Marlow followed directly behind me, and though I didn’t know what to make of the man, I was heartened by the somewhat frosty tone with which Helene had referred to him. Though now, more than ever, my guard was ever-raised, on the lookout for further traps and feints, I thought that anyone who bankrolled Klaus (and who offered such a princely sum to myself) couldn’t be wholly irredeemable.
That’s likely what others think of you and Helene, you dolt! I chastised myself.
It was only later that I realised that my likability (or I should say lack thereof) likely painted a far different picture of our relationship than previously considered.
As we approached the ramp, Corcoran stopped and saluted General Carter with his right hand, while his left pulled Bloomington back toward him even as the now-svelte and grotesque scientist let out his familiar (if out of place) squeal.
“Guess this is goodbye again, General.”
Carter returned Corcoran’s salute, “Maybe. Maybe not, Rick. You be careful out there. You’re far more than a desk jockey, shit, more than even a soldier. You’re an icon now. America needs you. Get back in one piece, whatever the cost.”
Corcoran nodded. I craned my neck to get a better look at the Commander. His eyes were dull; they stared straight through the General to a place far, far away. It was the same expression he had after he witnessed the carnage we had unwittingly wrought back in the Mayan village on our first trip.
Of considerably greater import, it was the same vacant, yet understanding, stare that he had given me so many times over the course of our first journey, almost willing me to understand, to figure out the con he was running against me.
I never did.
This time will be different, I assured myself as I followed Marlow onto the now-narrow entryway to the ship. I found it odd that the billionaire was making his way onto the ship alongside the crew, but I rightly suspected he had his reasons for so doing.
One of the features of my design on which I had most prided myself was the open layout of the craft. Though I wasn’t a proper architect hitect or interior designer, I knew enough about the subject from my father’s short lectures on ancient Greek and Roman buildings to know that the single room with small alcoves off to the side gave individuals the sense that the craft was larger.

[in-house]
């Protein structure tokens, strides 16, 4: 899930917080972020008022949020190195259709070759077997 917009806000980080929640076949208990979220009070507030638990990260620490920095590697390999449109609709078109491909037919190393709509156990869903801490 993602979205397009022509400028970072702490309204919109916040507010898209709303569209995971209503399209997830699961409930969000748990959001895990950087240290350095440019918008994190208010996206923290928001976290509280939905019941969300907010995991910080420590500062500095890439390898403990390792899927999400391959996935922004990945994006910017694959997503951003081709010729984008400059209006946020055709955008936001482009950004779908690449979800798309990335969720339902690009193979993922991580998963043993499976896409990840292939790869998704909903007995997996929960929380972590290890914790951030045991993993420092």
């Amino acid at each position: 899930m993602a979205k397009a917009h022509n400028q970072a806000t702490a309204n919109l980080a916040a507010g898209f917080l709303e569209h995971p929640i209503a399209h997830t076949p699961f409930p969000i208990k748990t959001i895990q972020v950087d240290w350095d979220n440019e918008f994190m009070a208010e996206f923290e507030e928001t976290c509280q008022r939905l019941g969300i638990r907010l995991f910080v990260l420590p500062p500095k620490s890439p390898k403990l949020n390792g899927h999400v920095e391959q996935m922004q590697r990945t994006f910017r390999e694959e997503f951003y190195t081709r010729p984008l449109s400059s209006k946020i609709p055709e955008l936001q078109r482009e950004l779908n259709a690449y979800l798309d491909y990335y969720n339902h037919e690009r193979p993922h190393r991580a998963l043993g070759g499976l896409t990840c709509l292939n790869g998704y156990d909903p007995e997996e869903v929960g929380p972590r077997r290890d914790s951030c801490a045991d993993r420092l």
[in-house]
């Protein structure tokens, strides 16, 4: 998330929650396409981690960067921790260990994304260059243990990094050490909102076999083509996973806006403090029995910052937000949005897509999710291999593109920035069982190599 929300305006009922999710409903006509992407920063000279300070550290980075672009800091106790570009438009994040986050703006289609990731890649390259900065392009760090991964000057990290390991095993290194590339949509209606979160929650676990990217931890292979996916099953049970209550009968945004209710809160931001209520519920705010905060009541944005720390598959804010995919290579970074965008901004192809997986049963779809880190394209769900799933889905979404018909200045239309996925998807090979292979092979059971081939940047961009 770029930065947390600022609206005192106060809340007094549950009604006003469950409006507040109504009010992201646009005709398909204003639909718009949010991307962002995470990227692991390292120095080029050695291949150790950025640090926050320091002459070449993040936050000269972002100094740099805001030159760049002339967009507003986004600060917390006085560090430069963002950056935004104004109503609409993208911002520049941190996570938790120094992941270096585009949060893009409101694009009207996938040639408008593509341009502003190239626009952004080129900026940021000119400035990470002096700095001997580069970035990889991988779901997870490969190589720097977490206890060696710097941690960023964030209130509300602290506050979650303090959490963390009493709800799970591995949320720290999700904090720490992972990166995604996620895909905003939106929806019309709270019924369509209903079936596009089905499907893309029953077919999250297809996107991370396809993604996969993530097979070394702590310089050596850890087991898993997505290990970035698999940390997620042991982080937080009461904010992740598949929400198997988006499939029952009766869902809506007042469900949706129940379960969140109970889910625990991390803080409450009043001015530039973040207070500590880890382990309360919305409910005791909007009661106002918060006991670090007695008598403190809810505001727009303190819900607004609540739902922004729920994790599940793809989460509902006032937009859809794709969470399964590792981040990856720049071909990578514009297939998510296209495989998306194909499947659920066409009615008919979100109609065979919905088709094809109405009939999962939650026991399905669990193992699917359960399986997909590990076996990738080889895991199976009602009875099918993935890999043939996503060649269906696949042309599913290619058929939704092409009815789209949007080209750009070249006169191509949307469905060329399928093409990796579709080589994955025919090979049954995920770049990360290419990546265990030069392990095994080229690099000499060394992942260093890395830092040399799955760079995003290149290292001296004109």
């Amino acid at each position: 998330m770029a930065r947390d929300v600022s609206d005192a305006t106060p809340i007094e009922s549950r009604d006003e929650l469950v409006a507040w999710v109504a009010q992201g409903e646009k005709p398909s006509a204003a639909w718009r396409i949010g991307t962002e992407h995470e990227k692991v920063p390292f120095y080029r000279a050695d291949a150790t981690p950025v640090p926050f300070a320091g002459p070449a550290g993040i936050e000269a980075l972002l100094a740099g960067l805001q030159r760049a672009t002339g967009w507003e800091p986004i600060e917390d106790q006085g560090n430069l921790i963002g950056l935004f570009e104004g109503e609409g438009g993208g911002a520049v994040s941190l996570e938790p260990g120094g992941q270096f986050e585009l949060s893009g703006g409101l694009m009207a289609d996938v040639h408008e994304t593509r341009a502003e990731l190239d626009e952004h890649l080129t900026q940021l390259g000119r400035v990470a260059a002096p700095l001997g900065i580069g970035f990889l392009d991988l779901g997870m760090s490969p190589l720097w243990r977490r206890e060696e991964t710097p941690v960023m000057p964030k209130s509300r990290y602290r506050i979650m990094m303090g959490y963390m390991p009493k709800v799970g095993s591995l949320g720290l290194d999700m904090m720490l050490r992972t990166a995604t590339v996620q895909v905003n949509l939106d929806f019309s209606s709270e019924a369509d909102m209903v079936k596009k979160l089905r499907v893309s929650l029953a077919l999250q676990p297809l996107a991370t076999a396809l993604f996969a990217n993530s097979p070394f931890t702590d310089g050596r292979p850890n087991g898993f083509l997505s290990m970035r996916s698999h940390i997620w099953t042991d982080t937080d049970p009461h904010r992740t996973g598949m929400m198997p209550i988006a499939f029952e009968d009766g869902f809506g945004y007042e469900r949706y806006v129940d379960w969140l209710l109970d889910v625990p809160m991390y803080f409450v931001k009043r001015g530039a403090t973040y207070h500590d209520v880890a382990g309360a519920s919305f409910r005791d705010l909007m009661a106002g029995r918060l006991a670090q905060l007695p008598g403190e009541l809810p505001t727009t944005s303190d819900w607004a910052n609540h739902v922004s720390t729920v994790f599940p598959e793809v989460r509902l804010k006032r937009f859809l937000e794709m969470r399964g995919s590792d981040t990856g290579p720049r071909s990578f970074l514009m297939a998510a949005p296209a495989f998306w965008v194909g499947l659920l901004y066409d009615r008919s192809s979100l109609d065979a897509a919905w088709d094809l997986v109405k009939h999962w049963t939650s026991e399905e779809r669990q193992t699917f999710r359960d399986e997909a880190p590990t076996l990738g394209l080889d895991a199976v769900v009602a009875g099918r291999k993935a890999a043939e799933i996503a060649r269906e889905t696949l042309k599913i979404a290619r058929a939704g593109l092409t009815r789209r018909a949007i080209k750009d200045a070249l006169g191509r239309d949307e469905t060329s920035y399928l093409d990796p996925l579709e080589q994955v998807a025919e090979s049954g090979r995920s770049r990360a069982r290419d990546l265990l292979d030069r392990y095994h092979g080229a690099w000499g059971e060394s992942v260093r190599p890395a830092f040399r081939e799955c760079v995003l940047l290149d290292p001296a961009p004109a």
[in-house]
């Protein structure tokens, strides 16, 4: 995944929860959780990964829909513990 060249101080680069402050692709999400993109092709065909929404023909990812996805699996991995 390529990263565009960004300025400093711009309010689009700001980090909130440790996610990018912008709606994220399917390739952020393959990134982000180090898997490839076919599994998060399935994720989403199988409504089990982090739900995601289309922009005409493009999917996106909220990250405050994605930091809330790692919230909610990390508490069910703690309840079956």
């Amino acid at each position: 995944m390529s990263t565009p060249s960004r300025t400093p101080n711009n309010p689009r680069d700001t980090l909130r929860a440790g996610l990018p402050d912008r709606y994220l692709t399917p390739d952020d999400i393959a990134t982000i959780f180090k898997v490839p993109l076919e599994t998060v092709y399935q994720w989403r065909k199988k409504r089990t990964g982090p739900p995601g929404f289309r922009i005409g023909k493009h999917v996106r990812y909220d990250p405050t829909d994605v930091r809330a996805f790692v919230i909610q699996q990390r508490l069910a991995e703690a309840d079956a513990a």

Now, though, with expanded living quarters, another head, even more chairs on the bridge, the ship felt downright claustrophobic.
Hopefully that feeling will be offset by Bloomington’s decreased tonnage, I thought with a chuckle.
“What’s so funny?” Marlow asked.
“Pardon?” I asked. Perhaps I hadn’t realised entirely how audibly proud I was at my mental jest at Steven’s expense.
“Forget it,” Marlow shook his head. He arched an eyebrow and looked me over slowly, deliberately, almost as if he were a jeweler inspecting a diamond for flaws.
“A hologram would last longer,” I quipped.
“Phineas Templeton himself,” Marlow ignored my jest. Instead he extended a warm hand, “It is an honor, sir.”
“Forgive me if I don’t take your hand; given my history with scoundrels,” I threw my voice toward Ricky, who remained steadfast in his procession toward the cockpit, “in the past.”
Finnegan’s jaw dropped open, “Oh of course! Stupid old me! I forgot what that snake in the grass she-devil had done to you. My God; the father of time travel, relegated to history’s dustbin, all so Helene could make a few extra bucks.”
I gritted my teeth and forced myself to pat the frumpy billionaire on the back, over that hideous brown tweed blend he attempted to pass as a jacket.
“Indeed, indeed…” I took a breath.